Electro Etching your Steel
Electro etching (or also referred to as saltwater etching) is a relatively simple process that can be done with components that are likely found around your house. You can perform the etching with the following components:
- A Battery - This can be done with lower voltage batteries but I suggest using a 9v or above for expediency.
- 2 Wires
- Alligator clips
- Electrical tape or vinyl
This process can be performed on almost any conductive metal to include copper, steel, stainless steel or even brass.
Pick your design
First you will want to determine what design you will be etching onto your blade. This can be simple as just letters or as complex as intricate knots just remember that if you don't have a machine to cut the design out you will be doing it by hand. A cricut makes this job a LOT more easy for intricate designs but it can be done by hand with a little more patience and time.
Clean your steel
Once you've established what design you want on your steel then you will need to prep the steel for the transfer. The reason for doing this is that oils from your fingers or leftover materials from the making process may dilute or otherwise impair the effects of etching. This is also just a good habit to get into whenever you do any altering process to the steel.
I've found that alcohol wipes work very well for cleaning the blade but you can use break cleaner or paint thinner as well.
Place the design
If you have the design pre-cut via a cricut then you are ready to transfer it to the blade. If you do not have access to pre cut designs then you will have to cover the area of the steel that you wish to put the design on with electrical tape. It is recommended that you lightly sketch your design on top of the electrical tape to make sure it is what you want before you start cutting.
If you have your design placed where you want it on your project you will now need to carefully remove the spaces where you want the etching to occur. Only exposed steel will be etched so keep that in mind when you are removing pieces of your pattern. (I know I shouldn't have to say that but there are also some ridiculous warning signs out there for a reason.)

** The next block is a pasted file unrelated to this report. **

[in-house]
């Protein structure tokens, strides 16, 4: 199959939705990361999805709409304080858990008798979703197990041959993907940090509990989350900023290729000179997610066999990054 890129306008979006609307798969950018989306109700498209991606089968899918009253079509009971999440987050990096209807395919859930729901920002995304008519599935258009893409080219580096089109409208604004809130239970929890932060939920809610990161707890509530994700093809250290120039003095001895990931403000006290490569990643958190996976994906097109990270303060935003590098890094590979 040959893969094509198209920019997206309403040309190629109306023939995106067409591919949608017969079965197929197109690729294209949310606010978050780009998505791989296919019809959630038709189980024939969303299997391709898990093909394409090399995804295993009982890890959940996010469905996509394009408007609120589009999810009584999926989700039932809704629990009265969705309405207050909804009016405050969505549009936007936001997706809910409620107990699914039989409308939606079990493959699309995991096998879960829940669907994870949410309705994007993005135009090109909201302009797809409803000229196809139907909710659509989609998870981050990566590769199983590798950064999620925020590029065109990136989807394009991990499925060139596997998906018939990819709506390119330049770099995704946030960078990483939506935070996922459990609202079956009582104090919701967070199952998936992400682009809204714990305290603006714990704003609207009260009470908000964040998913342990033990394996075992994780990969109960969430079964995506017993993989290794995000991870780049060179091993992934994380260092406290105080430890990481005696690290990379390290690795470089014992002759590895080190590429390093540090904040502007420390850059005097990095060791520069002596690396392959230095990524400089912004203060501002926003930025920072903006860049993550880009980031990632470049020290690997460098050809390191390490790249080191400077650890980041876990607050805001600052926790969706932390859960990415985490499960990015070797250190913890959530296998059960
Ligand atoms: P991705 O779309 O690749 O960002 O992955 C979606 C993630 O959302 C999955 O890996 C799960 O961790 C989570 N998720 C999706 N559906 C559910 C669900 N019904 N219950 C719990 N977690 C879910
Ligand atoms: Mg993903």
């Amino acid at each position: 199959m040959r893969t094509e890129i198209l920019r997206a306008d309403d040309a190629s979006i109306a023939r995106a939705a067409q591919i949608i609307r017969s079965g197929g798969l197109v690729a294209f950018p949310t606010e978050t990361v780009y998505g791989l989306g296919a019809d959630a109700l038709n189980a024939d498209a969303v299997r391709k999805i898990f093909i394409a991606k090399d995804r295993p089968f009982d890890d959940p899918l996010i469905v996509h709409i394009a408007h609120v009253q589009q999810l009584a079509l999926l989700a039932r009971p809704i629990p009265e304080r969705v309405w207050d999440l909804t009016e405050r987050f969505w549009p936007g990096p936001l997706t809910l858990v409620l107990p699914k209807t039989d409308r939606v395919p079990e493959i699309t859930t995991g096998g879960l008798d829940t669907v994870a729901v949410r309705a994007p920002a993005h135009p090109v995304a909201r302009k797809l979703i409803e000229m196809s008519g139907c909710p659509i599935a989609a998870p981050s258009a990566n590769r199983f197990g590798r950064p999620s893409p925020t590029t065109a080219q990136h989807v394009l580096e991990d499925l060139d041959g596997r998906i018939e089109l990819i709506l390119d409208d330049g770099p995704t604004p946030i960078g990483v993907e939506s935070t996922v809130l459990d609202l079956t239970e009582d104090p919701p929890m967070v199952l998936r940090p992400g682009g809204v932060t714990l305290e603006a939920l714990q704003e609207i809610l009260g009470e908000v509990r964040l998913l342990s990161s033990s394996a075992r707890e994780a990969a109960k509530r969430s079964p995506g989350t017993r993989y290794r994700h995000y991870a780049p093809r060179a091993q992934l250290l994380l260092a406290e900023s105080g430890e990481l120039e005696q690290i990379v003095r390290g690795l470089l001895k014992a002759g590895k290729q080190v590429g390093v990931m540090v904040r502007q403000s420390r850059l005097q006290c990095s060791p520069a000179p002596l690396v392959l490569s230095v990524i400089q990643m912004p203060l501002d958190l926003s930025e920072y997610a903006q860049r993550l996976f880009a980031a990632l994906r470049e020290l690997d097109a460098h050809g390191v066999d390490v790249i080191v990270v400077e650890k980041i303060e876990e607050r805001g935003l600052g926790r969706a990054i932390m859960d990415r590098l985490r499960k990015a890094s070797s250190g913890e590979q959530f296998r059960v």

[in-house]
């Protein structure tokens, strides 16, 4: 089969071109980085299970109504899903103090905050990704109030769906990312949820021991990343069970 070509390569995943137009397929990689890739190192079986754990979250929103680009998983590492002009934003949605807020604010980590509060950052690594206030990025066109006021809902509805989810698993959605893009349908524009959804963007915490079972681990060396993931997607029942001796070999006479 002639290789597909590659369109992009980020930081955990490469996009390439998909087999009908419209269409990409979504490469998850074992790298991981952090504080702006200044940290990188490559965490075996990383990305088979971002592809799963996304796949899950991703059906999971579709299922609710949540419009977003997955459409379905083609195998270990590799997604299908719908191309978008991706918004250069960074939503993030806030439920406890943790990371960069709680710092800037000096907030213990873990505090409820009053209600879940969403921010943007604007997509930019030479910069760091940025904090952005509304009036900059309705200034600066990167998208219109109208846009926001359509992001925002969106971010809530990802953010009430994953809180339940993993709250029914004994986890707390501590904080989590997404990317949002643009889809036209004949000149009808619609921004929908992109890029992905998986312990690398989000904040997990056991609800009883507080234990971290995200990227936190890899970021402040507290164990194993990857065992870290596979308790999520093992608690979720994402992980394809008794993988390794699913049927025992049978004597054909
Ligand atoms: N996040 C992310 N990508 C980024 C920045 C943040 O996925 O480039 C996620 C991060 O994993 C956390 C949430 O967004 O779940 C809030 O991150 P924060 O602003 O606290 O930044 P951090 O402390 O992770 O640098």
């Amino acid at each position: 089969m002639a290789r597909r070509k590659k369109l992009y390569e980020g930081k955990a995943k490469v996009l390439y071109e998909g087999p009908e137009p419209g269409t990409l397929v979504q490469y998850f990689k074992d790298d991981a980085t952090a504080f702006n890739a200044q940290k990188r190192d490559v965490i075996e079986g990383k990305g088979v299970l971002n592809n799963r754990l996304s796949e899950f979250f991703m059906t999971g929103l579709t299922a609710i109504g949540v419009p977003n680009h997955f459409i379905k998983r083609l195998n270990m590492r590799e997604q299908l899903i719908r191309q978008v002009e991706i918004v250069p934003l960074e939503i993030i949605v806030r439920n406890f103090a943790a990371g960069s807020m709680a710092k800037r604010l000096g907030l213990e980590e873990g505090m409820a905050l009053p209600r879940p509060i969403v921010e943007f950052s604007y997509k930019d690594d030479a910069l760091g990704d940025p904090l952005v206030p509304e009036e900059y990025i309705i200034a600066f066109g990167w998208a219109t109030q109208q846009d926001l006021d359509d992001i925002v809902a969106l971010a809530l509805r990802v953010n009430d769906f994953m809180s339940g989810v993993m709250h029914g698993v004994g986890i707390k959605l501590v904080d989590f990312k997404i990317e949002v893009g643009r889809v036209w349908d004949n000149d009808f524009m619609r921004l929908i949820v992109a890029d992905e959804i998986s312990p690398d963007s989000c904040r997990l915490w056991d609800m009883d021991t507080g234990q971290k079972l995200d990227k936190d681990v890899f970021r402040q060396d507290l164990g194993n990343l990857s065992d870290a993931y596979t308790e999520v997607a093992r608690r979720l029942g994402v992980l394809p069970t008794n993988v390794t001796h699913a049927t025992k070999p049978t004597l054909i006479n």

Hook it up
At this point you are almost ready to start your etching but you will need to do some prep work first to include:
- Get your salt water ready. I have not found that the mixture of salt to water makes a huge difference in etch speed or otherwise but you will want enough salt in the mixture to be effective. I use a coffee cup and fill it with hot water and then put in around 2 tablespoons of salt and mix it well.
- Connect your wires to the battery. You will want your positive line to go to the steel you are etching, and your negative line will be your contact point that you use to dab the salt water onto your pattern.
Position your work piece in a manner that you can see it clearly but aren't leaning over it directly and also make sure that you are working in a ventilated area. The etching process creates hydrogen gas and chlorine gas which you don't want to be breathing.
Chlorine gas health related facts can be found here
Hydrogen gas health related facts can be found here.
Now attach a q-tip on the negative wire (with attached alligator clip).
Dip Dab Repeat
Dip the end of the q-tip into your saltwater solution. You will want to position the alligator clip close to the base enough that it is on the fluffy end but not in your working area.
Gently dab and hold your q-tip onto the exposed steel for a couple of seconds. Reposition and repeat until the whole of the pattern is covered equally. Change sides and or to a new q-tip when the ends of them start blackening up. This is the result of the metals being corroded. You may also notice a black sludge appear during the process and will likely noticed the afore mentioned gases. Just gently dab off the black sludge with a paper towel.
Are you done?
Make absolutely sure that you have etched your project to your hearts content before removing the pattern. Once the pattern is removed, you will not be able to get it lined back up. I recommend going over the pattern at a minimum of 2 times and 3 more if you aren't sure.
Are you done now?
If you are done and have removed your pattern, you are definitely done. Clean your project with soapy water and dry. You may notice some darker spots within the etch and some lighter spots. The darker spots are the areas of the etch that still have pockets of corrosion in them. The lighter spots are cleaned out or were not etched deep enough.
I've read but cannot confirm that you can darken these spots by utilizing an alternating current (plug in) in the same manner.
You may be able to also darken the etch by using a bluing agent within the valleys of the etched area.
I know there is a lot of content on the interwebs about this particular subject but felt that it would benefit someone in the knifemaking space if I had it here as well. No matter what knife, axe or other project you are making remember to have fun, be safe, and always forge ahead.